I have seen this especially in certain vitriolic reactions to the book The Shack, in which the Father presents Himself at times as a black woman, in order to shake the main character out of the presupposition that God is a white male.

But the problem is not so much that the Father is shown as black-- the problem is the female image. I think there is still, deep in the heart of our culture, a certain misogyny that we all have imbibed since before we could talk, and which comes out as indignation at what our unconscious minds tell us is somehow an insult to the Divine-- that It could be thought of in any way as female.

It's sad. But I think unless we recognize it and look it square in the face, we are doomed to participate in this cultural misogyny without conscious intent.

Bob MacDonald said...

Kurk - your command (like those of another) was not difficult - but invitational.

J. K. Gayle said...

Suzanne,
("liekwise," my own typos show. And, if not being so sloppy myself, I'll do my best to correct those typos of yours and others that I can find when I quote you in a blog comment next time. ha.)

Thank you for your several observations here of the feminine gendered words that nourish when "the mother God is a symbol and a model to both men and women to be providers with the nourishing touch." Especially significant, I feel, is how you emphasize here present and lived experience not just abstract constructs that can be used for dominance and then for one's domineering another; thanks for saying this:

"Personally, as a woman, with my cultural presuppositions, and ingrained social feminine reflexes, (nothing to do with my innate capabilities) I would say that we need to sit around a table, drink our tea or coffee, and be nourished by a shared meal."

Kristen,
You really are practicing what you preach here, symbolizing and modeling not only sympathy with empathy but also real appreciation for the predicament that the words "Divine Feminine" and "Godde" and "Christa" might put Theophrastus in. Thanks for suggesting and acknowledging what you said, with a possible warning:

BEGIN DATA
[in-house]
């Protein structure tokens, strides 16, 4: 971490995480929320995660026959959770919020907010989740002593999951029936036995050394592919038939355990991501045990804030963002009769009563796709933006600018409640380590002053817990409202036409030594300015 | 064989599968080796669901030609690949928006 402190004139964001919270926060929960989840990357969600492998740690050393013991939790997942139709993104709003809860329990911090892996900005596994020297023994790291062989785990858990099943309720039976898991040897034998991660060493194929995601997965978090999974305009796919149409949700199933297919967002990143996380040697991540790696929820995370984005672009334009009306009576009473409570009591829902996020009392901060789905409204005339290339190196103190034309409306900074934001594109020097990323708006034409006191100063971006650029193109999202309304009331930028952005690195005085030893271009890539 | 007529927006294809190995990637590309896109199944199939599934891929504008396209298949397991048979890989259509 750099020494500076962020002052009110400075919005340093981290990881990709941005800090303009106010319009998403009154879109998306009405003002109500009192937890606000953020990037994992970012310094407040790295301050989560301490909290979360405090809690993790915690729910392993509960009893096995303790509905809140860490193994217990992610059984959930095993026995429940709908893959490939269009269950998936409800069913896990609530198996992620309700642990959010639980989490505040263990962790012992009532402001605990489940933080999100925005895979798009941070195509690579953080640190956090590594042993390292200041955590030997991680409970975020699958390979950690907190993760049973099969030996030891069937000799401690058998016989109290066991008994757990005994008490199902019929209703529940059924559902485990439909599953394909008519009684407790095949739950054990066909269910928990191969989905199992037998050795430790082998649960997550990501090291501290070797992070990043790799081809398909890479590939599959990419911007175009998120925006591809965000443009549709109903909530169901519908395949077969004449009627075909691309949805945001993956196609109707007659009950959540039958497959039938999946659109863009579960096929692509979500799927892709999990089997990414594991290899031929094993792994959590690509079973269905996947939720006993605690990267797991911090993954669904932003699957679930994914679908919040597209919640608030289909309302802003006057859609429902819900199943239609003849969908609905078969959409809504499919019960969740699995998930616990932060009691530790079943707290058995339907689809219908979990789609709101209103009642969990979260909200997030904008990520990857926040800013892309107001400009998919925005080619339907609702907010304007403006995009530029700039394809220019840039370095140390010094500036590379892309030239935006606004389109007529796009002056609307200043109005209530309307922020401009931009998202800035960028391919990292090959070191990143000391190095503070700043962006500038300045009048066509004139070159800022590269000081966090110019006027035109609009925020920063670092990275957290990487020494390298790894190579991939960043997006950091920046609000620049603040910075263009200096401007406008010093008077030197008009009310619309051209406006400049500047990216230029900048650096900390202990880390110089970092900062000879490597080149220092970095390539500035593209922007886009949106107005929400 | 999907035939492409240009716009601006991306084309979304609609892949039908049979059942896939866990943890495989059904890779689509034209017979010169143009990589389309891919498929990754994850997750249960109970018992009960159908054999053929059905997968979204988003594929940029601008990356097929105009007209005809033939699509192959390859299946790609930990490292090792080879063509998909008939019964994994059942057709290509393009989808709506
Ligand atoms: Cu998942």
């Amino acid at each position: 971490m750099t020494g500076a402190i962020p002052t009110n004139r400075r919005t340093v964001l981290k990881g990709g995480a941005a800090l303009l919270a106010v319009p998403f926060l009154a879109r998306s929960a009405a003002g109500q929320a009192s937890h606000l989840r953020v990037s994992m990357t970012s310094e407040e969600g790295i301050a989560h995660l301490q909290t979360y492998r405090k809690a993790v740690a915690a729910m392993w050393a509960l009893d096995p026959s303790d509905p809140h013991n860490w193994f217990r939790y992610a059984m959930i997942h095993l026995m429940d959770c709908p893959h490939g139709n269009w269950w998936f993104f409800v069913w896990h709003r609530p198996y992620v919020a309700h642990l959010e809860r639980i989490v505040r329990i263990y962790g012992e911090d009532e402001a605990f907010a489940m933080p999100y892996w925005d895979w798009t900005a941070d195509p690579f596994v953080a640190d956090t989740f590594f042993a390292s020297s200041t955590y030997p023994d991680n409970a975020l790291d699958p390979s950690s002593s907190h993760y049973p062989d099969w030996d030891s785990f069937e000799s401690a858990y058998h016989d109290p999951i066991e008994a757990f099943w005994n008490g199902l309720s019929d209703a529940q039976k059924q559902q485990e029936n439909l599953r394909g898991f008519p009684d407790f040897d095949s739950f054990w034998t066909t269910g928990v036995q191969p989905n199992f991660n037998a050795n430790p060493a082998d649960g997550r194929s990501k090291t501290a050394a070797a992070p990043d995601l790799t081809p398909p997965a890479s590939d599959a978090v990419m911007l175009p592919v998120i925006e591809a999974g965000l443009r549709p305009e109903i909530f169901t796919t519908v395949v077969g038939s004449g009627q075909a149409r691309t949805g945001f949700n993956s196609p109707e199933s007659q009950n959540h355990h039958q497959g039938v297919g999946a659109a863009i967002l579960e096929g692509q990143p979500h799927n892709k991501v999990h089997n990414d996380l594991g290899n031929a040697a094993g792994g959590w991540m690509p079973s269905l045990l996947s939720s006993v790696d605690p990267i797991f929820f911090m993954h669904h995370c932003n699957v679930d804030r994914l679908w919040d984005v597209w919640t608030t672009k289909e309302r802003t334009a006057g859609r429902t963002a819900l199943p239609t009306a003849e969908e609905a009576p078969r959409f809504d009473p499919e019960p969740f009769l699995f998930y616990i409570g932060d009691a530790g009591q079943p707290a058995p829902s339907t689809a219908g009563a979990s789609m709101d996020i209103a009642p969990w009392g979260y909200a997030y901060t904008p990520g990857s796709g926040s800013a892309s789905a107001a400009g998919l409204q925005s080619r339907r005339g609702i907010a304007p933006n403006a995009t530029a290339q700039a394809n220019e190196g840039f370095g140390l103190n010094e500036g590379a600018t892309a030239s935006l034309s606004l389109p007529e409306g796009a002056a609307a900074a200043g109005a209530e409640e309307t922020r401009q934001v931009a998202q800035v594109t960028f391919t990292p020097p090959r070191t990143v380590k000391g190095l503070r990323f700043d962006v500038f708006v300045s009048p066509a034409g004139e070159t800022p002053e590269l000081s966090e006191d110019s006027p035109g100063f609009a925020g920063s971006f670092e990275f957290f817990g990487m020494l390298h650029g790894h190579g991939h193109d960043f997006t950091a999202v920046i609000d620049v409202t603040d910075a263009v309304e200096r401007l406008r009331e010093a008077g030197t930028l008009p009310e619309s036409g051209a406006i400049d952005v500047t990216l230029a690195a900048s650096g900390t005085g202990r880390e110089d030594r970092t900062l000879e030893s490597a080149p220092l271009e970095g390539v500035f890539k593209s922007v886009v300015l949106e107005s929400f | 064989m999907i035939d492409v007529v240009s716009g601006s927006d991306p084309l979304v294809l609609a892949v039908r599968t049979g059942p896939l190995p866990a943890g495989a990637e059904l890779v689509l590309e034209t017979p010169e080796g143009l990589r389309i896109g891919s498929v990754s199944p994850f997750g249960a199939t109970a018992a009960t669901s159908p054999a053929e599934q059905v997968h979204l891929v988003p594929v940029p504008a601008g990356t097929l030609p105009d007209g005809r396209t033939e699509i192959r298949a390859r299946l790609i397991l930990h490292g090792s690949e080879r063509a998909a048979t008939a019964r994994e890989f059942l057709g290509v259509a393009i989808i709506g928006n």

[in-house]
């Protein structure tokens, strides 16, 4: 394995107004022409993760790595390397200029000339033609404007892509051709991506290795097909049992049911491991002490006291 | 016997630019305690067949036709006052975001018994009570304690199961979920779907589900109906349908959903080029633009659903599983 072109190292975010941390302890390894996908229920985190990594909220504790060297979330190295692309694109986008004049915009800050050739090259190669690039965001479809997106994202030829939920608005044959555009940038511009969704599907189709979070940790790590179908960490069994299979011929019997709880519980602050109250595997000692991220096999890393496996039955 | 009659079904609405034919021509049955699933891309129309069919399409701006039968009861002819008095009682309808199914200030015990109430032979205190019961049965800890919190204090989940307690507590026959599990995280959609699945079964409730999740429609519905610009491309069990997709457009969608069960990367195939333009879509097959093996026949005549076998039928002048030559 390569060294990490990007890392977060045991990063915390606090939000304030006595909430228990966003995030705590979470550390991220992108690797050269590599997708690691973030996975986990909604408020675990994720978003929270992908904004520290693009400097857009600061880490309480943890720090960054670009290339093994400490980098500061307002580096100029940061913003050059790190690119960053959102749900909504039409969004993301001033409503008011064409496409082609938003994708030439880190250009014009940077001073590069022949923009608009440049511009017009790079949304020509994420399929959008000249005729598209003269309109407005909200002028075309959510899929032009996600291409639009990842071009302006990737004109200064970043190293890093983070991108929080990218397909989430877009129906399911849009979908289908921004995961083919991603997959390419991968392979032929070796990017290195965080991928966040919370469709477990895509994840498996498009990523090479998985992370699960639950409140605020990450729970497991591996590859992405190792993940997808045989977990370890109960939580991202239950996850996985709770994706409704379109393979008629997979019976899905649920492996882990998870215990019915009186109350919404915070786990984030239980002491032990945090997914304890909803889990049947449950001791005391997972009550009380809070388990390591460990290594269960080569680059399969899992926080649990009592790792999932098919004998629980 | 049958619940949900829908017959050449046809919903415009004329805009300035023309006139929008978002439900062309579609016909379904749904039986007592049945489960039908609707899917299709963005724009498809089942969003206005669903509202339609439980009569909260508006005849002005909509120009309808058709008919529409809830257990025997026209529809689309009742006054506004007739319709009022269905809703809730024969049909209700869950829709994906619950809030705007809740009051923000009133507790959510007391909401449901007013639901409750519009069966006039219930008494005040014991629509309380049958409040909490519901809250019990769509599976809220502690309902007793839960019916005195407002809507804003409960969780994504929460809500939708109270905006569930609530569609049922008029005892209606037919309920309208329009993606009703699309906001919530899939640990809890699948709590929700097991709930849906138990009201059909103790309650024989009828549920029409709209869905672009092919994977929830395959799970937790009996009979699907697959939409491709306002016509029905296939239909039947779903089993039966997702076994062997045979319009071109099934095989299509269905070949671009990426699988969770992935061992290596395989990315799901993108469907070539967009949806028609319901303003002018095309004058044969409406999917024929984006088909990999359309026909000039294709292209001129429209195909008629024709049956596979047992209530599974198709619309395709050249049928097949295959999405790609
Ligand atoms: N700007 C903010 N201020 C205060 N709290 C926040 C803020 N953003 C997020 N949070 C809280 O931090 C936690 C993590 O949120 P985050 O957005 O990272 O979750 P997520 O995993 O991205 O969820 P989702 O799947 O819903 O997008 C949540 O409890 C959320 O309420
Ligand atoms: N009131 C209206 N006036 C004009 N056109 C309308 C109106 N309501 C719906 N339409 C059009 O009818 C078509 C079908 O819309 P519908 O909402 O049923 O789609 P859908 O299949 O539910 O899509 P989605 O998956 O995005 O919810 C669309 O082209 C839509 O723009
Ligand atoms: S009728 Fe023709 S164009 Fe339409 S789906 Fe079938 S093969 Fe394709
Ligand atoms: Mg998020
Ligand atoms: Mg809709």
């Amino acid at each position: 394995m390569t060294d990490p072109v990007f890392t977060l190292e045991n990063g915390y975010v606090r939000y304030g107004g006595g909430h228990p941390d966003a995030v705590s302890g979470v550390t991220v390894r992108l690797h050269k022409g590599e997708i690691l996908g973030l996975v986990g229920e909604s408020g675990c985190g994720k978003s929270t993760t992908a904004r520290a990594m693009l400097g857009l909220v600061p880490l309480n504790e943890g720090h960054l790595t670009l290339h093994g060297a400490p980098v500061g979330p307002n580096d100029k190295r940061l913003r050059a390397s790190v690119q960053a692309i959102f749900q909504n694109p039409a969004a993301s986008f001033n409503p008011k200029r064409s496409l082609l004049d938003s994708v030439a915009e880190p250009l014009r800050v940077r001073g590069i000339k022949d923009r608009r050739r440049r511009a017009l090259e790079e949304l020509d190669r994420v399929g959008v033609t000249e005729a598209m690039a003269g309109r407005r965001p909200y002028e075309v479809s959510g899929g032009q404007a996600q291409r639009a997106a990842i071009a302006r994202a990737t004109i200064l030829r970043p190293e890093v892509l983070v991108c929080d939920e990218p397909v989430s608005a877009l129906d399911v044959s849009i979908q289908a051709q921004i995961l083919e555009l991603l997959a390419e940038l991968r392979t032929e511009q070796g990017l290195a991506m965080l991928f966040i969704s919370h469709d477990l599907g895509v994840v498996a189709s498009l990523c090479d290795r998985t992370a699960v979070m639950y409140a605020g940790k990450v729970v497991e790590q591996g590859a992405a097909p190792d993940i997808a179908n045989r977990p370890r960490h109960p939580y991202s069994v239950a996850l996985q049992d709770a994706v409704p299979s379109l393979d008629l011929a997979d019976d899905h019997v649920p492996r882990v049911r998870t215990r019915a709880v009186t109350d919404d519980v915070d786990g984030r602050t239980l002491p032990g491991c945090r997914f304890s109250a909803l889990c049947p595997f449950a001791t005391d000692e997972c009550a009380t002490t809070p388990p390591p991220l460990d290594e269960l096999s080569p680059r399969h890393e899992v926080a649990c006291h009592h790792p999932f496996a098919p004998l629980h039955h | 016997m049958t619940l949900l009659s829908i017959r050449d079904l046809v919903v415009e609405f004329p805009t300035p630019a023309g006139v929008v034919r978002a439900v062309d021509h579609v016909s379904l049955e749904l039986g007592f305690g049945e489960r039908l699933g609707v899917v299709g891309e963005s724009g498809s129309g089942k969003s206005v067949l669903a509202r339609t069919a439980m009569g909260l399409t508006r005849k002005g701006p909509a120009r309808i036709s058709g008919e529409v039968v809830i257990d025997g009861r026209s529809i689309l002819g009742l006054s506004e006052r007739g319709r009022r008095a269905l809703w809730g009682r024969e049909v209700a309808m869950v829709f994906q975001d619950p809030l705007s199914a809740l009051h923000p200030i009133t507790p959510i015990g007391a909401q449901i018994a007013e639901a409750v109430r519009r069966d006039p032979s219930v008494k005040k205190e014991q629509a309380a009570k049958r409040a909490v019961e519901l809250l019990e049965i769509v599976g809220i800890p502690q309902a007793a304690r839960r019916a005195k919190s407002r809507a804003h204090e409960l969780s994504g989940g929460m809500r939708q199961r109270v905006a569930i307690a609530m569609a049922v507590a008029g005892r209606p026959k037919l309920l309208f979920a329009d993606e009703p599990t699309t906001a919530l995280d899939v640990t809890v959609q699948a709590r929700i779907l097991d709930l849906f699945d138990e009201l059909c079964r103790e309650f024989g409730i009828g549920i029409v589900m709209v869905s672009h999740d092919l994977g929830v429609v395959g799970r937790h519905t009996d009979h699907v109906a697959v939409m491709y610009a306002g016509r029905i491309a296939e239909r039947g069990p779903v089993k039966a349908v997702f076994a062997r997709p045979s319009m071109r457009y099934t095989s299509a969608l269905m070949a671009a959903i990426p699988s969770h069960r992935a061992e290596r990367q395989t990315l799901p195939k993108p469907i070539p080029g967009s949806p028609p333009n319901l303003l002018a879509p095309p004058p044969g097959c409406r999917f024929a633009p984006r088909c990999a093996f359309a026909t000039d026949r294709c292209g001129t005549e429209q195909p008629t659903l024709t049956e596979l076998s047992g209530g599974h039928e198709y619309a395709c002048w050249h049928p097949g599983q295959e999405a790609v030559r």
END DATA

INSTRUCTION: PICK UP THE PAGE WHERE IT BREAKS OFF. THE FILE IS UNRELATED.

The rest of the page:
"The key, I think, is to let go of self-defensiveness, and try to hear what is really being said. Easier said than done, I know. Believe me, I know.... It's sad. But I think unless we recognize it [i.e., our indignation over the female image] and look it square in the face, we are doomed to participate in this cultural misogyny without conscious intent."

Bob,
Thanks. I hope you and others always feel this way when reading my words here at this blog: "not [necessarily] difficult - but invitational."

Theophrastus,
Why delete those comments of yours? You have much to say and some of us would like to listen, to learn.

At some point, I think you know, I'm interested in both of us listening to (again) and (more) learning from Olga Lengyel, Lucie Adelsberger, Bertha Ferderber-Salz, Sara Nomberg-Przytyk, and Melissa Raphael. In her introduction (p 9), Raphael advises how instructive the lived experiences:

"The accounts of [concentration] camp sisterhood need not, then, only be weighed historiographically against their counter-evidential opposite, but can be read theologically as midrashim or narrative commentaries on the presence or face of God in Auschwitz. Here theology synthesizes the ethical and the aesthetic, linking the experience of divine presence to human ethical vision (not as choice, but as having acted because one has seen and known)."

And what have these Jewish women confined by electrified fences seen and known?

"And to be present is transitive; it is always and only a positioning of one to the other. So that Israel's God is nonetheless and accompanying God whose face or presence, as Shekhinah, 'She-Who-Dwells-Among-Us', goes with Israel, in mourning, into her deepest exile, even if Israel cannot see her in the terrible crush." (page 6)